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Standing out amid the dense verdure of Bavaria, the imposing facade of the Hohenschwangau Castle looks nothing short of a castle from a fairytale. Dating back to the 19th Century and credited to Maximilian II of Bavaria, the castle was home to King Ludwig II when he was a child. The architecture and interiors of the castle are simply spectacular. The castle is open to public visitation throughout the year and also offers guided tours in several languages. The castle is one of the prime tourist attractions in the city. The Schloss Hohenschwangau is also one of the few castles in the country that remained unscathed during both World War I and World War II.
Located on a mountainside overlooking the Hohenschwangau valley, the Neuschwanstein Castle is a dream-like structure in an idyllic setting. Construction of the castle began in 1869 but was not completed until 1892. King Ludwig II commissioned its construction so that he could stay in a beautiful castle when he wanted to escape the royal courts. However, the king did not live to see the castle's completion. Visitors can explore the castle's Byzantine, Romanesque, and Gothic-inspired interior, including the third and fourth floors, which were supposed to have been the king’s residences. These floors house opulent murals and spectacular wood carvings. Tours of the castle are available throughout the day. Visitors must visit the nearby Mary's Bridge, from where the view of the castle and its surroundings is stunning.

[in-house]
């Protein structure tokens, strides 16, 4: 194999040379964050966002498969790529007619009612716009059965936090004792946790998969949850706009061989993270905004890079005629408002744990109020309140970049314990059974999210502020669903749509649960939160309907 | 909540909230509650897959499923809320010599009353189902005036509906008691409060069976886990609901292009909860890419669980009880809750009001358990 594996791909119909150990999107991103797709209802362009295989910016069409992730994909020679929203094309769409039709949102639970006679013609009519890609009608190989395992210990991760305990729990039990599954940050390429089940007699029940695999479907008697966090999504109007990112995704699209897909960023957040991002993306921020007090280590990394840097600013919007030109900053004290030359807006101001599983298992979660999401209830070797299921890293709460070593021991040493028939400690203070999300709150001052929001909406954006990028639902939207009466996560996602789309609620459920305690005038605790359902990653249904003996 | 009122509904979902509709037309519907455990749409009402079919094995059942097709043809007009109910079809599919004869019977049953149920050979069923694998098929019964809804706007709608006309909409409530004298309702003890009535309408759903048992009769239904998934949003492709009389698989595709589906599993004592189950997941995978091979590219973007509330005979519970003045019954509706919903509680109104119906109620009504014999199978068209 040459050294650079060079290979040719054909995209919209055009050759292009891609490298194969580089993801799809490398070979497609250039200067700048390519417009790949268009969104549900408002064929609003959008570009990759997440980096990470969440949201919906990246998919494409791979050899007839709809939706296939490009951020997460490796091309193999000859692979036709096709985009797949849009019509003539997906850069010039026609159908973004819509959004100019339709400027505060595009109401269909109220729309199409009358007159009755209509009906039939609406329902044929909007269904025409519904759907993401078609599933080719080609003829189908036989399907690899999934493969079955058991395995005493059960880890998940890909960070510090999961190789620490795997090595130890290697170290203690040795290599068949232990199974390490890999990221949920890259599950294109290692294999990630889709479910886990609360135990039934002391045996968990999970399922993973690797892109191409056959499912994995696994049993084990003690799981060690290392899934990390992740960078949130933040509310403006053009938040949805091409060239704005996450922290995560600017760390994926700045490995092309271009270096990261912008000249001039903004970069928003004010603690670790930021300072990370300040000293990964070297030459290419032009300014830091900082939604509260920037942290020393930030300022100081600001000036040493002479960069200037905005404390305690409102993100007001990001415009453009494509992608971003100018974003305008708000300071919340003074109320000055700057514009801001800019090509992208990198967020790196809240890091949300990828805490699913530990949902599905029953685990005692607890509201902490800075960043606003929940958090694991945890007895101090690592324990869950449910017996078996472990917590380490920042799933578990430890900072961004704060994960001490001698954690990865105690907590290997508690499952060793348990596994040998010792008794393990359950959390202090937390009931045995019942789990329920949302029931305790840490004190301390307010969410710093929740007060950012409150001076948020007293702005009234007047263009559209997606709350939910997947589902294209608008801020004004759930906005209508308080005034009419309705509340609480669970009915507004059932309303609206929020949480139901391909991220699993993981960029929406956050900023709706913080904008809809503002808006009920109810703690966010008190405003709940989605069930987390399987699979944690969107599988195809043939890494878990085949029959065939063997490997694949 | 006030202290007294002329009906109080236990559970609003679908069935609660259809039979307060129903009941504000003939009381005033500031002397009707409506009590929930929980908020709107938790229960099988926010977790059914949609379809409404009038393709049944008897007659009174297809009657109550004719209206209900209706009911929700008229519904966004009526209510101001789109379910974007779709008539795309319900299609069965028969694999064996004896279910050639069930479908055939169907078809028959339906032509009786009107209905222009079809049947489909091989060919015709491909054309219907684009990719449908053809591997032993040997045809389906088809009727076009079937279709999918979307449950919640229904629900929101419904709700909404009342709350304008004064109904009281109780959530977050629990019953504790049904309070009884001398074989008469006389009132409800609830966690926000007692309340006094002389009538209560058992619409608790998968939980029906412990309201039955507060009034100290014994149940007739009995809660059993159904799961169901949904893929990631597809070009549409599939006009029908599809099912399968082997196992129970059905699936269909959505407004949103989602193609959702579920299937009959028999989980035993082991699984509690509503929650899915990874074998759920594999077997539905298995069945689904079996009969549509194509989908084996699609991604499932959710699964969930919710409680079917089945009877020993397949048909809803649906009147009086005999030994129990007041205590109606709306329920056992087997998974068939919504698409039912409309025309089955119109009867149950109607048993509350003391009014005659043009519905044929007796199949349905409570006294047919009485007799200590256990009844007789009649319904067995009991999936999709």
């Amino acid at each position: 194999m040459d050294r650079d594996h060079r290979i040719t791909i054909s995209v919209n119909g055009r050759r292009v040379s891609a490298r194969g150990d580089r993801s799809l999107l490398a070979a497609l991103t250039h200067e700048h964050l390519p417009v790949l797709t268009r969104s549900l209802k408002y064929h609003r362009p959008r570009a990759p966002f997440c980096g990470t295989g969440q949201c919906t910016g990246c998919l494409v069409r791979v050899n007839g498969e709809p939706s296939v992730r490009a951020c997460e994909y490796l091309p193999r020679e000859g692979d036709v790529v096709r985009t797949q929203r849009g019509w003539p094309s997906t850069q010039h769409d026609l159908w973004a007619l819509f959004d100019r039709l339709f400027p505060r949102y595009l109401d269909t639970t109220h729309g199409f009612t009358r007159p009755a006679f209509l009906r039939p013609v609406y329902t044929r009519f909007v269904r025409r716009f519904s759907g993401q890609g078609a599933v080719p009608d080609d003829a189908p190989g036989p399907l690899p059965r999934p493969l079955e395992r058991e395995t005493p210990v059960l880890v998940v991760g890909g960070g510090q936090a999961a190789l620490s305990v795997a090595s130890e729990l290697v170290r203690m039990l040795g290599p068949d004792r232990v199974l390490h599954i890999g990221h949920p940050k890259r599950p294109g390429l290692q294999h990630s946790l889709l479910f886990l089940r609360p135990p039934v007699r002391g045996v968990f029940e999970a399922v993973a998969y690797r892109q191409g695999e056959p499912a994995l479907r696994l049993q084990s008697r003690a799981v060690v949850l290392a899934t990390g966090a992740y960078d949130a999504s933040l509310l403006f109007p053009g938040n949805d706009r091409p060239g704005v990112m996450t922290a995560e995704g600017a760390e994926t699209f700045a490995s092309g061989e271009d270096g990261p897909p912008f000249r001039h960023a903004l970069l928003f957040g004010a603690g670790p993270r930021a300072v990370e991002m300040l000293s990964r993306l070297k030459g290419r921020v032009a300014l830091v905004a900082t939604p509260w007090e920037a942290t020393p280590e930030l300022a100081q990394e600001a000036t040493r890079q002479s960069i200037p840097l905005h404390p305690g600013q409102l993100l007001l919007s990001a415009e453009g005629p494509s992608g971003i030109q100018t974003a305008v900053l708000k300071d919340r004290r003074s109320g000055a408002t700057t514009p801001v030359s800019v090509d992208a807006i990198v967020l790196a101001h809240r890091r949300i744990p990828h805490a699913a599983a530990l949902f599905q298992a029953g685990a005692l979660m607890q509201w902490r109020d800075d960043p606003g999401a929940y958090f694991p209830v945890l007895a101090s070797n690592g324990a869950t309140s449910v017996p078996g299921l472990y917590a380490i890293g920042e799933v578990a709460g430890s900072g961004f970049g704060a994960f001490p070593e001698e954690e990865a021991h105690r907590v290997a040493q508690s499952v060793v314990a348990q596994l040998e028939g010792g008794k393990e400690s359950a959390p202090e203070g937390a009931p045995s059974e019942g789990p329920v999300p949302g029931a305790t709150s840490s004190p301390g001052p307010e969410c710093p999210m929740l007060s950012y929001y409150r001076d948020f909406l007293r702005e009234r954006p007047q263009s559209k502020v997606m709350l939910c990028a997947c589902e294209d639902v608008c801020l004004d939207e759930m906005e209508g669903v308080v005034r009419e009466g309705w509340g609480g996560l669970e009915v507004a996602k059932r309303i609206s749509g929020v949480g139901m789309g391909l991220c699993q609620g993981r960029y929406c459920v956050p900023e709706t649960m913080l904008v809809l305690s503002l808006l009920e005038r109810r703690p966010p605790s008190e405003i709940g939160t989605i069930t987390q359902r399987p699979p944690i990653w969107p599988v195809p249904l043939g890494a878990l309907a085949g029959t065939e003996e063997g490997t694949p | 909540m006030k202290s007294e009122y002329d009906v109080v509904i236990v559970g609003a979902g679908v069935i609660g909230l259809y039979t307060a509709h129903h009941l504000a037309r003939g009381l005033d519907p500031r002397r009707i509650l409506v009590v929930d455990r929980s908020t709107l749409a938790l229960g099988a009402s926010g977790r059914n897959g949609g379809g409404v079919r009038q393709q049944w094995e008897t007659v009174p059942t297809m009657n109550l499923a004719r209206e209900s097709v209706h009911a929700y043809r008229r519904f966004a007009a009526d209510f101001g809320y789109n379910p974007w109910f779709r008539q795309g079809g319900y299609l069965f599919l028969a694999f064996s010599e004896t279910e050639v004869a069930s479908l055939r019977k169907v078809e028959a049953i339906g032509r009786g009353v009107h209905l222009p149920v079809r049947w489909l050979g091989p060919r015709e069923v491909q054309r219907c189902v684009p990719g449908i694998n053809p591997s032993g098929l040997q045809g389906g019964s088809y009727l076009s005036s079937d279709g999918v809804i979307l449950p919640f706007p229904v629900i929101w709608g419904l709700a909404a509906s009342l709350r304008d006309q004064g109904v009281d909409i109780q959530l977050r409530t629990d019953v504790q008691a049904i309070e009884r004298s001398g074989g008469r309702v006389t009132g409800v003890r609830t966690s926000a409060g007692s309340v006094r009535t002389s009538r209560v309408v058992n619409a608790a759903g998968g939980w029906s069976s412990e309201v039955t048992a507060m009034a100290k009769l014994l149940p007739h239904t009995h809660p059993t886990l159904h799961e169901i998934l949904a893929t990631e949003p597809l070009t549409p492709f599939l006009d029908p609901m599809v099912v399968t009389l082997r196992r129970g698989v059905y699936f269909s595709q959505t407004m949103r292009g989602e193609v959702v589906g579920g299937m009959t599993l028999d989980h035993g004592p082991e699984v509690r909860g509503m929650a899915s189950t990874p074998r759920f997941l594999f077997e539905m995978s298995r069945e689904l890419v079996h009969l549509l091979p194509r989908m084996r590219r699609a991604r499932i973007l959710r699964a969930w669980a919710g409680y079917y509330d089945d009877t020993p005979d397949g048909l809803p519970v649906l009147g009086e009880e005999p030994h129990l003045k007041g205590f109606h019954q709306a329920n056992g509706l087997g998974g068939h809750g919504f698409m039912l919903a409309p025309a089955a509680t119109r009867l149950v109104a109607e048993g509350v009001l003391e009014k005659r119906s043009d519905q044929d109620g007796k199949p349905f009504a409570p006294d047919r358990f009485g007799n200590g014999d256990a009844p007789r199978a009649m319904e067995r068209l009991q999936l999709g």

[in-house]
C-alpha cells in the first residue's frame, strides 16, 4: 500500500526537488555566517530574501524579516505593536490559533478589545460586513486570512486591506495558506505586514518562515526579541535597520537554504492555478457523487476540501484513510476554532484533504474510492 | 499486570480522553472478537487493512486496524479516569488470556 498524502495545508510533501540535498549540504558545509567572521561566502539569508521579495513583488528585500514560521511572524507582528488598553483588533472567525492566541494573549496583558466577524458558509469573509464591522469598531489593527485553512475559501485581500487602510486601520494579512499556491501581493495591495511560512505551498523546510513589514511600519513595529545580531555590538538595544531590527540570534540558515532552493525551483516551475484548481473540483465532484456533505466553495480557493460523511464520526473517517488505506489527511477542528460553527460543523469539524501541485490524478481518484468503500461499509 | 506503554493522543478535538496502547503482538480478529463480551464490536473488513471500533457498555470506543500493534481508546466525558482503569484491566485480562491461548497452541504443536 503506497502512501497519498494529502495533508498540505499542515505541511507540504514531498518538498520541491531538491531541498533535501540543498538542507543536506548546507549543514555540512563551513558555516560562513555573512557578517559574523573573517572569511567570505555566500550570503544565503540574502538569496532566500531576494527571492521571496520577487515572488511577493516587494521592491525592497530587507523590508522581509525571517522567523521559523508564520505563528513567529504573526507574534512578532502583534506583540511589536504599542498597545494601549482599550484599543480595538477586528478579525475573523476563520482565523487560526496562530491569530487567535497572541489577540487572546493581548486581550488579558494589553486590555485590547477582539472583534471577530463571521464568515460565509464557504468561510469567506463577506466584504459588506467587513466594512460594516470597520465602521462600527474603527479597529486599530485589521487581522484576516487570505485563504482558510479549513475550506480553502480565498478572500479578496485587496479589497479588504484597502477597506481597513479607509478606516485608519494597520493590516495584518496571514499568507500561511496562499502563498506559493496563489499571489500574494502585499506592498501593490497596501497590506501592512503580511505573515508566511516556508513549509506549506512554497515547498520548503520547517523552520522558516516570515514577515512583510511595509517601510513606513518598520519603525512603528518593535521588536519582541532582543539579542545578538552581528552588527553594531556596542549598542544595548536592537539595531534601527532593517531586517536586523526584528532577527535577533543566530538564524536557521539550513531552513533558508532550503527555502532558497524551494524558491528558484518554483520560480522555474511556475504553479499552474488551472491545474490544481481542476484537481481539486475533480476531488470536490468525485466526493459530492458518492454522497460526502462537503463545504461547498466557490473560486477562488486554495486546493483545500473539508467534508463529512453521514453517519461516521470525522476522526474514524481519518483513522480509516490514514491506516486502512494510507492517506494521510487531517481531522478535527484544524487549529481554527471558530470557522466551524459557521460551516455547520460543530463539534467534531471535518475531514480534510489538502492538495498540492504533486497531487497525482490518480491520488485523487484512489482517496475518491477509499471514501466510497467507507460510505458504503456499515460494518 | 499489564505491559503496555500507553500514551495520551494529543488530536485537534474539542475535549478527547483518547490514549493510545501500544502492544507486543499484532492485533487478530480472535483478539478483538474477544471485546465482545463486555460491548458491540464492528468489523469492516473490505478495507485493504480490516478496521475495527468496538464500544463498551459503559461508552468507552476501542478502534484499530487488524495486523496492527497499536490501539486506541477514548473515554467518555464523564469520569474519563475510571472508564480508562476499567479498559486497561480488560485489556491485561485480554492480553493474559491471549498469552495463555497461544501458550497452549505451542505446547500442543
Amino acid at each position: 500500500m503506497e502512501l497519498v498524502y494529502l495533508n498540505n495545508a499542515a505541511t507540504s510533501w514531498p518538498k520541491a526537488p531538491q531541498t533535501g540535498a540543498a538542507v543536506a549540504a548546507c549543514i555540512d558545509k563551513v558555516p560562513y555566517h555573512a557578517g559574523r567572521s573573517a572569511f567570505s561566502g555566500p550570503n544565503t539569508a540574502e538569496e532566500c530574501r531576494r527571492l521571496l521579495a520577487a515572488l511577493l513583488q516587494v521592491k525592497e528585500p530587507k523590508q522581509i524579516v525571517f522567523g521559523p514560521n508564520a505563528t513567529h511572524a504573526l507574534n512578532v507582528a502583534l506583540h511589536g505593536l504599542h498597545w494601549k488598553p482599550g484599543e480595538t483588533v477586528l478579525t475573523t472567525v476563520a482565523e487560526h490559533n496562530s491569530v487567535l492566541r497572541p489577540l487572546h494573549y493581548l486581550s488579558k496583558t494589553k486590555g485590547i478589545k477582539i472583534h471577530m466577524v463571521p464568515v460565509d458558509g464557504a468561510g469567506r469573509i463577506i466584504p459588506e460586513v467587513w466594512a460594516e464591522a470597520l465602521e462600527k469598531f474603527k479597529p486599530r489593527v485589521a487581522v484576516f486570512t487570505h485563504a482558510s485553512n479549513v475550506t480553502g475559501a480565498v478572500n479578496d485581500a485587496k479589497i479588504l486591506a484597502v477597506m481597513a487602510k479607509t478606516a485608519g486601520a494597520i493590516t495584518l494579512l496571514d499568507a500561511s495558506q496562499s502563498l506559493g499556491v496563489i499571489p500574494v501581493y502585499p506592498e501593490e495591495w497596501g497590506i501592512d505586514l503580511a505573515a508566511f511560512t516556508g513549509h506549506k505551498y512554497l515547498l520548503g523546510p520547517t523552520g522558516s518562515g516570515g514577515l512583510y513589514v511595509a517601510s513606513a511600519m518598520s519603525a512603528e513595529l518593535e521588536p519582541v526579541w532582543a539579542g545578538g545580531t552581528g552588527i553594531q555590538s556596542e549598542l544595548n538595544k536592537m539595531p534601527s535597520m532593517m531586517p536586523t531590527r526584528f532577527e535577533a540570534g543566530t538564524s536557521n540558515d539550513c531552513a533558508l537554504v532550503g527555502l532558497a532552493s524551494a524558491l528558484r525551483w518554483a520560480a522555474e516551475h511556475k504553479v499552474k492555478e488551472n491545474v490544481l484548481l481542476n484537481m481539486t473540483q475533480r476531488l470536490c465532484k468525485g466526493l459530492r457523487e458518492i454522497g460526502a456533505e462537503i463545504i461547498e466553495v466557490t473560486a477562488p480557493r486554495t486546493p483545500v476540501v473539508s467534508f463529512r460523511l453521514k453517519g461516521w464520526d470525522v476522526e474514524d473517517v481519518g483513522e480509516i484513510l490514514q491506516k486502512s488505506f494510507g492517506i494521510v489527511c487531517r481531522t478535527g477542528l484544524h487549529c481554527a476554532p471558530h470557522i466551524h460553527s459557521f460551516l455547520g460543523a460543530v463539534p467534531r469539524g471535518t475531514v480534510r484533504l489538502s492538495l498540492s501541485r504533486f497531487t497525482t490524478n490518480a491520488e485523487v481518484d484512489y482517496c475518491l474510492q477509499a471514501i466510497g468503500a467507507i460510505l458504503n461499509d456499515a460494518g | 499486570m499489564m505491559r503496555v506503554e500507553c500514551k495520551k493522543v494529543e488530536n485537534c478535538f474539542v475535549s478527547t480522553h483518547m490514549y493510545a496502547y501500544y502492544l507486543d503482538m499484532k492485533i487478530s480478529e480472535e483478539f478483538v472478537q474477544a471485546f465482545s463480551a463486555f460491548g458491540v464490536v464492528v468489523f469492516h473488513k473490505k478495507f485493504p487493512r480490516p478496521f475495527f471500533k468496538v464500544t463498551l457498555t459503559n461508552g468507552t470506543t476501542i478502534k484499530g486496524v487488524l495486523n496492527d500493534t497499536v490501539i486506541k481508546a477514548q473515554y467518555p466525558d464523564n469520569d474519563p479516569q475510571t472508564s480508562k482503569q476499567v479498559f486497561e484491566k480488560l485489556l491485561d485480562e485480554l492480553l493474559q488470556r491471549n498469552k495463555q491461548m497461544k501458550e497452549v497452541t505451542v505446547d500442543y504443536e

Tegelberg rises steeply from the foothills of the Bavarian Alps. This imposing, but the starkly beautiful range is a popular destination for hikers, climbers, ski enthusiasts, paragliding enthusiasts and other tourists. Within driving distance from the Neuschwanstein Castle, the mountain also has a popular cable car facility and panoramic restaurant where diners can have an unforgettable meal.